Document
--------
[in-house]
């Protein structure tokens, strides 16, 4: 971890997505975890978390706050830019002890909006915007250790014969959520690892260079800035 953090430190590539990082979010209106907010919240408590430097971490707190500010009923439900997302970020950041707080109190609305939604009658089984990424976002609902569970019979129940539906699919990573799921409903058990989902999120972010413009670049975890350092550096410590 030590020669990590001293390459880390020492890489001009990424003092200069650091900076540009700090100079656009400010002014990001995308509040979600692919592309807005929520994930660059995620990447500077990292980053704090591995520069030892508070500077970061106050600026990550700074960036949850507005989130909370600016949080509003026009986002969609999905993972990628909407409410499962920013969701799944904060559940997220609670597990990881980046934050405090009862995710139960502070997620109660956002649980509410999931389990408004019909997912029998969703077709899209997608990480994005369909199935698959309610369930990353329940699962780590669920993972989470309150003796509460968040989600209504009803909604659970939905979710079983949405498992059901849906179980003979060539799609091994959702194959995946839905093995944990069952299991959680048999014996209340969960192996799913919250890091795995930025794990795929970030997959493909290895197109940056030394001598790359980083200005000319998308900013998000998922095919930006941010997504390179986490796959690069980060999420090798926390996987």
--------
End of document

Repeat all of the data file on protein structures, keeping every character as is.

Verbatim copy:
[in-house]
């Protein structure tokens, strides 16, 4: 971890997505975890978390706050830019002890909006915007250790014969959520690892260079800035 953090430190590539990082979010209106907010919240408590430097971490707190500010009923439900997302970020950041707080109190609305939604009658089984990424976002609902569970019979129940539906699919990573799921409903058990989902999120972010413009670049975890350092550096410590 030590020669990590001293390459880390020492890489001009990424003092200069650091900076540009700090100079656009400010002014990001995308509040979600692919592309807005929520994930660059995620990447500077990292980053704090591995520069030892508070500077970061106050600026990550700074960036949850507005989130909370600016949080509003026009986002969609999905993972990628909407409410499962920013969701799944904060559940997220609670597990990881980046934050405090009862995710139960502070997620109660956002649980509410999931389990408004019909997912029998969703077709899209997608990480994005369909199935698959309610369930990353329940699962780590669920993972989470309150003796509460968040989600209504009803909604659970939905979710079983949405498992059901849906179980003979060539799609091994959702194959995946839905093995944990069952299991959680048999014996209340969960192996799913919250890091795995930025794990795929970030997959493909290895197109940056030394001598790359980083200005000319998308900013998000998922095919930006941010997504390179986490796959690069980060999420090798926390996987």